- Action amounts to harassment — Stakeholders
There are mixed feelings in the automotive sector over the impending inspection of the automobile manufacturing and assembly plants by the Nigeria Customs Service (NCS), Daily Trust can report.
There are fears that the majority of the assembly plants may be delisted over suspicion that “they are not doing what they claim to be doing.”
Our correspondent reports that the inspection exercise of the automobile manufacturing and assembly plants currently operating in Nigeria was to have started on Monday.
A mail dated August 18, 2021, signed by the director general of the Manufacturers Association of Nigeria (MAN), Segun Ajayi-Kadir, said licensed auto industry assemblers were advised to get ready to receive the NCS inspection team and to avoid being delisted and stripped of their bonafide assemblers status.
“Member companies in this sub-sector are requested to update their records with the branch where they are located. This is to enable MAN to collate the authentic list of bonafide assemblers currently in operation and forward same to the NCS for use on the inspection exercise and to enable MAN to follow up on the exercise in the interest of our members.”
The move is generating mixed feelings in the sector. While some assemblers see it as a positive development as it would “separate the chaff from the wheat”, others are apprehensive that they could be found wanting during the inspection.
Daily Trust reports that there are no fewer than 54 assembly plants licensed by the federal government under the 10-year Nigeria Automotive Industry Development Plan (NAIDP) launched in 2014 with an installed capacity of over 500,000 units of vehicles per annum.
However, since the launch, it was gathered that very few are functional and operational, fueling fears that some of the assemblers only got the license without churning out any vehicle.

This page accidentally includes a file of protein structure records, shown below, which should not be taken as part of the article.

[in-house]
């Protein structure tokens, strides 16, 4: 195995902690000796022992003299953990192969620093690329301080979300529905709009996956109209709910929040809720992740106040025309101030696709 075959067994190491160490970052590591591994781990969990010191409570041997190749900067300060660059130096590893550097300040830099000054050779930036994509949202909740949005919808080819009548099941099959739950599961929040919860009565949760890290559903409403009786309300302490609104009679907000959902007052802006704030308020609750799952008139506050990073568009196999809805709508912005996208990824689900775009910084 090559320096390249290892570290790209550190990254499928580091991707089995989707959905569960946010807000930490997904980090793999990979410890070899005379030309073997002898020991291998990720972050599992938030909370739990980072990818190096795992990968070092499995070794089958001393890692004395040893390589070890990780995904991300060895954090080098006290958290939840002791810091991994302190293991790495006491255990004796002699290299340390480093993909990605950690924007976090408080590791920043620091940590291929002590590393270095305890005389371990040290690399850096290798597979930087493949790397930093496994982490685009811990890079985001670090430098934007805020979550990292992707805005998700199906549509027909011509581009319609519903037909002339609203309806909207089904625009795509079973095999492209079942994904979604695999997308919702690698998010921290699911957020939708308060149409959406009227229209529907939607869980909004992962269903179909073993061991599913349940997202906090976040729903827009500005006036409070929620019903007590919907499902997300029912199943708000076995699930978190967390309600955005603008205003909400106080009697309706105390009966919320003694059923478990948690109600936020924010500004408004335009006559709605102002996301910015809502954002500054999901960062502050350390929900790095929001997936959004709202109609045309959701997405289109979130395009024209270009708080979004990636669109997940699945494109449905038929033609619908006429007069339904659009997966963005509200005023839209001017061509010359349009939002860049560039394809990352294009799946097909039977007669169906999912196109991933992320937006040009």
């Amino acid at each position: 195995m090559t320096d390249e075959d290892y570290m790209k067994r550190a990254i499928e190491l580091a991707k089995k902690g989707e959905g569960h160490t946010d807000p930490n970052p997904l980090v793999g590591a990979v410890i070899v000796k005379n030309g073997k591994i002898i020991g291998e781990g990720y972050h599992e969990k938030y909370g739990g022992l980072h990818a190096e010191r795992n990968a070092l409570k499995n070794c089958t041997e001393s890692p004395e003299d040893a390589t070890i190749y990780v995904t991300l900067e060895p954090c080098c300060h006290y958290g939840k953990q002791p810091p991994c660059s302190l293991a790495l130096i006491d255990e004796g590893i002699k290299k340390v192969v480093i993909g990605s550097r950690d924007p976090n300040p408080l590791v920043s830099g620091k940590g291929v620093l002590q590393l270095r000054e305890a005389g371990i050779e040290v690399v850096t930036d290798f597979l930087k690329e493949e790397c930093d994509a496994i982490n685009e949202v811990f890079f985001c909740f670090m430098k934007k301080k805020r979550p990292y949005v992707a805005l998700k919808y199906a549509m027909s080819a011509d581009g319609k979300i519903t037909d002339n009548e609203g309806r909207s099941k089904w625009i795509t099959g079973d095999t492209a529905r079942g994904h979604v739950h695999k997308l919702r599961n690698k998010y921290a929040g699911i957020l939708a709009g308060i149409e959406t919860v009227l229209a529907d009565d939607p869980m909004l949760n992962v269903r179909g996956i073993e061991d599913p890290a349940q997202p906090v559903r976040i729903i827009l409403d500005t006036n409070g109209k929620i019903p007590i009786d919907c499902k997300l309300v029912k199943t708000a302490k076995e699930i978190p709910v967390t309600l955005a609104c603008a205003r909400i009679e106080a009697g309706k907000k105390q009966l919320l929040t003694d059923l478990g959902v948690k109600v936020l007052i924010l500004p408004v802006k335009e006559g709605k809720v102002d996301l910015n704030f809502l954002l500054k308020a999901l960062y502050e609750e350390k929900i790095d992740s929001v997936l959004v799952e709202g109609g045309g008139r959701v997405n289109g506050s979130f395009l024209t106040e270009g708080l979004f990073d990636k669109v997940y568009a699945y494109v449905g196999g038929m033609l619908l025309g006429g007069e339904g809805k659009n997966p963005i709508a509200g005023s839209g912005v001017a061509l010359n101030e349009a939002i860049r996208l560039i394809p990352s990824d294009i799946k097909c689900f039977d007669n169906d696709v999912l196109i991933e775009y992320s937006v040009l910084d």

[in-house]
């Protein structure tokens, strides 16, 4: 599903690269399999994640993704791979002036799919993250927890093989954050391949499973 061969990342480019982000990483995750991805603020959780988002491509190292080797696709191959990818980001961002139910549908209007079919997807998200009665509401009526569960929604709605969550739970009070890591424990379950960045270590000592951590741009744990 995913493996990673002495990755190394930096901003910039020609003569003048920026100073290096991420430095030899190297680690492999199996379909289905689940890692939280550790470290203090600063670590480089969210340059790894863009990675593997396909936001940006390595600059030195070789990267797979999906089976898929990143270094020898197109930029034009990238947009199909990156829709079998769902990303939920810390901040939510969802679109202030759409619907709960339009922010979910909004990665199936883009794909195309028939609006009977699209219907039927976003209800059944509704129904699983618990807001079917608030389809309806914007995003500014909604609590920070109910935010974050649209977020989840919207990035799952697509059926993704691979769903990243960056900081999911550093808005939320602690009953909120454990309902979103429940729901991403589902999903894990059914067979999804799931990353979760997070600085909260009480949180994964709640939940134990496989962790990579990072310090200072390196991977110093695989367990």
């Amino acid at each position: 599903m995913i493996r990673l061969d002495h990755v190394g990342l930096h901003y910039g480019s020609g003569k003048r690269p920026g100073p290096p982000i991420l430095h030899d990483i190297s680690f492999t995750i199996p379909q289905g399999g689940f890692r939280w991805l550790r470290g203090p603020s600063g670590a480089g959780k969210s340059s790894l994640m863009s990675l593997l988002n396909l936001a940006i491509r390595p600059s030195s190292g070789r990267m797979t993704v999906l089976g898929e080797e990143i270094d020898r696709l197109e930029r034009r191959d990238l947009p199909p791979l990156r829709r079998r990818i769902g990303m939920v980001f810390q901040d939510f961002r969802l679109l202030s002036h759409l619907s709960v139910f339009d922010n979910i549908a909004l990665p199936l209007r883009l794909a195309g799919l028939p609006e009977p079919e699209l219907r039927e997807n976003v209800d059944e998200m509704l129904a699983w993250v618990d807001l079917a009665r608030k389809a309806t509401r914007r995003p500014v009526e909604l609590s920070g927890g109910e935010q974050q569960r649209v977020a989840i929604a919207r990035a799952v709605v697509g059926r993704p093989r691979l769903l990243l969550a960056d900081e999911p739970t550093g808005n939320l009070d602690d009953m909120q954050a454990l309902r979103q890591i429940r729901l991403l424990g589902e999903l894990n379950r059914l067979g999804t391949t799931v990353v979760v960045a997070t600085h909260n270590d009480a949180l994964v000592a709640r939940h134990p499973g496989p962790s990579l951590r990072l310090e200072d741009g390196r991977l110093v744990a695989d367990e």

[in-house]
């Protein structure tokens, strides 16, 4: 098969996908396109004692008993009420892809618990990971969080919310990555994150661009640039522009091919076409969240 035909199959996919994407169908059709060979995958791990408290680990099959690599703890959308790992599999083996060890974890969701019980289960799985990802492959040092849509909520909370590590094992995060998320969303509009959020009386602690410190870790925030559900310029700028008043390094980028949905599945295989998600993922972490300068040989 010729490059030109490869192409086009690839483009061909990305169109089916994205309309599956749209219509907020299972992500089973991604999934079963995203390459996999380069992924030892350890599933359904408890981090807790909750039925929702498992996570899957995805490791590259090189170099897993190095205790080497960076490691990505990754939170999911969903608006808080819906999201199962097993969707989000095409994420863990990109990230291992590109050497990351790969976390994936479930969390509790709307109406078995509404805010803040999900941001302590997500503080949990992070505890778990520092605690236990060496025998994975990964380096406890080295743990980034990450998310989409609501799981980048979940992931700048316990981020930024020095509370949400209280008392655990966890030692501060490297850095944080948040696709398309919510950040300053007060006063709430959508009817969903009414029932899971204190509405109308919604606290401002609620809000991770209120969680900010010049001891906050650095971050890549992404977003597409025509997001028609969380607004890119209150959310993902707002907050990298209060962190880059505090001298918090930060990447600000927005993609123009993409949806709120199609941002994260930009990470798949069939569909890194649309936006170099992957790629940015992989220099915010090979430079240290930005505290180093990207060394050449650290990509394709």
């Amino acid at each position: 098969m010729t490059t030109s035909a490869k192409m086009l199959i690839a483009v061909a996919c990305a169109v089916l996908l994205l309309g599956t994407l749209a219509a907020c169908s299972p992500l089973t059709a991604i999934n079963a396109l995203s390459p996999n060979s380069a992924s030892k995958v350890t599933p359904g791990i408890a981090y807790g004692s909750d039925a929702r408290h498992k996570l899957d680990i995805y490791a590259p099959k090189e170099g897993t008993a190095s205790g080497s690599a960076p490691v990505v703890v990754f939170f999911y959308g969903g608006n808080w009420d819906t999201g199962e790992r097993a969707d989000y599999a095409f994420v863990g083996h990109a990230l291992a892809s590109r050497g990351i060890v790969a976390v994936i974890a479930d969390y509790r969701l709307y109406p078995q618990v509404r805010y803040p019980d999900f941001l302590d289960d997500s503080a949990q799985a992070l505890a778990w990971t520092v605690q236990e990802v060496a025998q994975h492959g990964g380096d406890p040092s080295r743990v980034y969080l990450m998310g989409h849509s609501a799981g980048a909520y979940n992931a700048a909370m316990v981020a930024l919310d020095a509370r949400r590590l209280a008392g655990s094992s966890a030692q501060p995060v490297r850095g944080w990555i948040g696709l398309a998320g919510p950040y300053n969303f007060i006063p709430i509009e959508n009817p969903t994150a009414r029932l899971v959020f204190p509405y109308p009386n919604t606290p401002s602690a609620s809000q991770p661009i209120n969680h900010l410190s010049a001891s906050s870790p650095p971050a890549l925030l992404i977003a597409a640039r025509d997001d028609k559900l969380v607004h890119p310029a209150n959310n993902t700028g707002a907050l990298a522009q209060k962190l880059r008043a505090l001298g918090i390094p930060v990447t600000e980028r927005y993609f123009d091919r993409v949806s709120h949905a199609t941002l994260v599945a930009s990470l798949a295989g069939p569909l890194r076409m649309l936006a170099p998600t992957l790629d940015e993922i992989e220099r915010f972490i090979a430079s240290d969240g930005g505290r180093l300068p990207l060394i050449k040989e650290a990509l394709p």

An operator who spoke with our correspondent on condition of anonymity said, “Claiming that most of the assembly plants are not doing what they ought to be doing is simply an idle logic borne out of disdain for the automotive policy.”
But the deputy managing director at CFAO Motors, Mr. Kunle Jaiyesinmi, expressed support for the government’s move, saying it was imperative to verify the genuine assemblers in order to “separate the pretenders from the real contenders.”
He said CFAO Motors, which is a major assembler, is aware of the planned inspection and it is ready for the team.
He said: “54 or 56 licenses were issued to auto manufacturers. A lot of people applied and got the license and within the last 7, 8 years, they have not really made any input.
“It is a step in the right direction. They should not just sit in Abuja and give assemblers licenses. We are ready for them any time.”
Also, Coscharis Motors Limited, another major operator in the vehicle assembly segment rolling out Ford Rangers, Renault brands, among others, said it is aware of the planned inspection.
The general manager, Marketing and Corporate Communications of Coscharis, Mr. Abiona Babarinde said, “We are very much aware. The memo was shared. MAN has also sent to us. Of course it is to show the authenticity of the real players that are really doing the assembly.
“That exercise is to showcase the authenticity. We are good to go. We are happy to welcome any government regulator. We even have SON certification for our plant.”
He however said the planned inspection should ginger the government to address the infrastructural challenges confronting the assemblers.
“If the government is sincere in supporting local manufacturers, they would go back with a report after the inspection.
“We want more encouragement, more support. Let the enabling environment be there, let the infrastructural facilities be there, don’t let us run the plants on generators,” he said.
Also speaking with our correspondent, Chairman of Transit Support Service (TSS), Mr. Frank Nneji, said only the ‘pretenders’ would entertain fear over the planned inspection.
“That’s not a problem. It is a problem for the pretenders. But I don’t know why it would become a special assignment, they have been doing that before,” he said.
For Mr. Mamudu Luqman, an auto industry stakeholder, “The action is totally uncalled for and amounts to harassment. This is a disincentive to investment in addition to the provision of Section 38 of the Finance Act 2020.
“This act already puts import duty on SKD and FBU on commercial vehicles at 10%. Incentive levy for car assembly has been slashed to 5%. I will suggest that customs increase its vigilance on imported SKD or CKD to ensure that the kits are as defined by NAIDP. They should allow SON and the OEMs (original equipment manufacturers) to worry about the integrity of vehicles assembled locally,” he added.
When contacted, the customs PRO, Mr. Joseph Attah, said he was not aware of the planned inspection.
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